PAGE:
Educators understand the importance of reinforcing skills taught in the classroom. They also spend a lot of time and energy encouraging parents to practice reading with their child through the use of homework, reading challenges, and reading logs. Unfortunately, there are many parents who ignore the importance of reading practice until they hear from a teacher that their child is struggling. What if there was a way that parents could see that their child is struggling without waiting for parent-teacher conferences to come around? What if there was a way to communicate a student's performance to parents without digging through reading assessments, anecdotal notes, and reading logs? Reading Glue aims to do just this. We simplify the process of managing student reading data, in school and at home, with an online solution that saves teachers time and provides meaningful data to all stakeholders.
Access to Student Data When You Need It
Schools rely more than ever on performance data when making key decisions about a student. Reading Glue makes it simple to track a student's reading performance over time. We have designed a comprehensive dashboard for teachers and parents to easily track reading level changes, reading group performance, and key metrics about how much a student has been reading. Use your computer, tablet, or phone to quickly access this data, and use it to make important decisions about a student's learning.
Make Reading Logs an Interactive Experience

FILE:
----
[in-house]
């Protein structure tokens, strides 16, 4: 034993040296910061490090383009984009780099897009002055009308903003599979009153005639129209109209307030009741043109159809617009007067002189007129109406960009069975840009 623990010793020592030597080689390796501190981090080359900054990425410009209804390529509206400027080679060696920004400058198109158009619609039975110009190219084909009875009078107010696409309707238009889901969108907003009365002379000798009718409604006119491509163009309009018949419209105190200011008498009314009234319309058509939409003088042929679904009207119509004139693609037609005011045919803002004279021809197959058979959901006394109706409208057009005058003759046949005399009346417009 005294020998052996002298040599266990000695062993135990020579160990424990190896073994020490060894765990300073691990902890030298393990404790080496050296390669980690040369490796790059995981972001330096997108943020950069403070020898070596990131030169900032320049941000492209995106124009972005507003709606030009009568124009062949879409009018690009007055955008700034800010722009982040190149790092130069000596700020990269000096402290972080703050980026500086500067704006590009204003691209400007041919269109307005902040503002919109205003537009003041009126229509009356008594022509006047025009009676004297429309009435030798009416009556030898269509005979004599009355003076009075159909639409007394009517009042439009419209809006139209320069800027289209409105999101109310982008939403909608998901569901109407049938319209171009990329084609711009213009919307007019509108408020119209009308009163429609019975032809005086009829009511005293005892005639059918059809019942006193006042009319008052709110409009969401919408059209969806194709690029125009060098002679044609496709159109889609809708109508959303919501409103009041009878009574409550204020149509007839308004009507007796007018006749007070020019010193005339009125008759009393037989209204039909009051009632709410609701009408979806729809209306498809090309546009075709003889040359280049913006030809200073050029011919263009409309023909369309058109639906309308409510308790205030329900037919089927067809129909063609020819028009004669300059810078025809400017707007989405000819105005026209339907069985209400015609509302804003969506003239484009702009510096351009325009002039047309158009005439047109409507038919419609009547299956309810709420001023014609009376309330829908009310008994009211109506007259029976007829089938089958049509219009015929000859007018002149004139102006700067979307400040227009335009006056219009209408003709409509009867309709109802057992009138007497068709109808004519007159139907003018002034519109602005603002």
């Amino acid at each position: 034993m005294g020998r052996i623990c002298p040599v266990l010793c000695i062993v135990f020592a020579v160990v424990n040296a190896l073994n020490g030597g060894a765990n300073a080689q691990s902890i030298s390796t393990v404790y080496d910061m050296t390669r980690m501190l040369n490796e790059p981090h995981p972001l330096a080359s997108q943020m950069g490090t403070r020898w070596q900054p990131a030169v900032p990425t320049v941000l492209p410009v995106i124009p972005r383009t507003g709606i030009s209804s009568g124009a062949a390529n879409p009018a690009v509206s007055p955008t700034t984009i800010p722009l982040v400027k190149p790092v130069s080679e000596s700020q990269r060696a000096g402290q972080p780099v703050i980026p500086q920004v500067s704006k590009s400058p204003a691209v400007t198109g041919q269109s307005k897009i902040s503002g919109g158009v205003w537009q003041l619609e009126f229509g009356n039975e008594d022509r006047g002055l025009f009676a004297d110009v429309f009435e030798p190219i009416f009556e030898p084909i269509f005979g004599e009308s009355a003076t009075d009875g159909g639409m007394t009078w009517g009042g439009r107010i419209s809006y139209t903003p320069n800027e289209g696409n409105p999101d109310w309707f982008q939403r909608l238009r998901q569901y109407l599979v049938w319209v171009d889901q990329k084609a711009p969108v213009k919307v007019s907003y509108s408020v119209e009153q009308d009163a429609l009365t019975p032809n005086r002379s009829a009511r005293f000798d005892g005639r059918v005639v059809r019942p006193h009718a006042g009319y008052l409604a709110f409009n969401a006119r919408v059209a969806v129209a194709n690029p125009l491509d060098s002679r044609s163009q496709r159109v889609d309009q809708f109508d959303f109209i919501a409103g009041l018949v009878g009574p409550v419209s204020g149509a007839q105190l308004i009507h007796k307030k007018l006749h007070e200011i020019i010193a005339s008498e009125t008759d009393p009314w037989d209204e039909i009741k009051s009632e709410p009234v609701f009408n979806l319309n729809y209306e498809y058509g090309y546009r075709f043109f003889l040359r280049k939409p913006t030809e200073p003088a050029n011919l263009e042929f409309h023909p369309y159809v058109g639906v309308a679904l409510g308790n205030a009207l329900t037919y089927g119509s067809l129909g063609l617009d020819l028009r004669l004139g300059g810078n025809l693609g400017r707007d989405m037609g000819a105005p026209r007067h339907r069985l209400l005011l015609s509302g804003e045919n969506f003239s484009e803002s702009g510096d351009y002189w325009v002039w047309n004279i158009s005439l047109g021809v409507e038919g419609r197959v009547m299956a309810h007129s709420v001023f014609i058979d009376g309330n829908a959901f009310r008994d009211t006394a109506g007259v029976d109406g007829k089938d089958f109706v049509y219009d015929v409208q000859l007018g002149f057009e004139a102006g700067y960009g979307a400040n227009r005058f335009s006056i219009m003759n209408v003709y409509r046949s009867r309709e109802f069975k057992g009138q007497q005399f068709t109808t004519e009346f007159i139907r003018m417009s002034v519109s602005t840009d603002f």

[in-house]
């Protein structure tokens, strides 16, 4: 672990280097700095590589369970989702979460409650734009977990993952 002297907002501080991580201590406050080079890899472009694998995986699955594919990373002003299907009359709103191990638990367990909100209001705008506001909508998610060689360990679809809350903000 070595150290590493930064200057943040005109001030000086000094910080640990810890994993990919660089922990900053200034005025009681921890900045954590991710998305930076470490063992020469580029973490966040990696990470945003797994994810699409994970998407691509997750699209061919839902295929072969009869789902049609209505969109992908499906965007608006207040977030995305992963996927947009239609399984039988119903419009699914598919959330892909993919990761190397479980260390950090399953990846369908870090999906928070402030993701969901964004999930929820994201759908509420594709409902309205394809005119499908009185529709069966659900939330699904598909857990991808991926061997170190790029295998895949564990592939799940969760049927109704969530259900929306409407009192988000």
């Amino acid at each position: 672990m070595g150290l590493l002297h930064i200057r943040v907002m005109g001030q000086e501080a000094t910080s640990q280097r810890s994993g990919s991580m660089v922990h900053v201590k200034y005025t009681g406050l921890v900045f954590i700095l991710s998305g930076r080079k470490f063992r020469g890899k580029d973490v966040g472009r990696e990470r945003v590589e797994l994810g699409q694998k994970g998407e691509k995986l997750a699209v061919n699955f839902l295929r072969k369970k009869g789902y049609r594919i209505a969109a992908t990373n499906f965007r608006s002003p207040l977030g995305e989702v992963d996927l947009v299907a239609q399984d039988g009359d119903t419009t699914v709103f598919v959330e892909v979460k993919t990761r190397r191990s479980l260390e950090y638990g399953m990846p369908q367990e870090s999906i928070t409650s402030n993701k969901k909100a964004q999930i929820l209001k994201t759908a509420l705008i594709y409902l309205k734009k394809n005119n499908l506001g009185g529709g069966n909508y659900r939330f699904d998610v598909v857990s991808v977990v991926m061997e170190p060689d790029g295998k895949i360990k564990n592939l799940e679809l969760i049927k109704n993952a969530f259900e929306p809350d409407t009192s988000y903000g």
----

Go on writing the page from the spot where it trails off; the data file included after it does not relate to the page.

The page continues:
Paper reading logs can be tedious to keep up with, easy to lose, and a pain to search through. Teachers, parents, or students can easily create online reading log entries in the classroom or at home. Reading Glue helps everyone visualize what, how much and where a student is reading. Make the reading log experience interactive by utilizing our comment system to praise, encourage, or question your students' log entries.
Track and Assess Your Reading Groups
Quickly take anecdotal notes, track, assess, and set goals for individuals or reading groups. Parents have real time access to their child's notes, and will always be aware of the areas in which their child struggles or succeeds.
Simple Resources for Parents to Use at Home
We also provide parents with a set of resources that reinforce what is being taught in the classroom. Parents utilize our virtual library to find book titles that meet their child's current reading level. They never have to worry about selecting books that are too difficult or easy. We have also created activities that are quick and easy exercises to introduce or practice specific strategies and skills related to reading comprehension. Our activities are designed so that they can be completed without Internet access.
Free for Teachers and Parents
Reading Glue is completely free for both teachers and parents to use. Learn more about how you can save time, reduce paperwork, and give parents a glimpse of what you see in the classroom by visiting readingglue.com.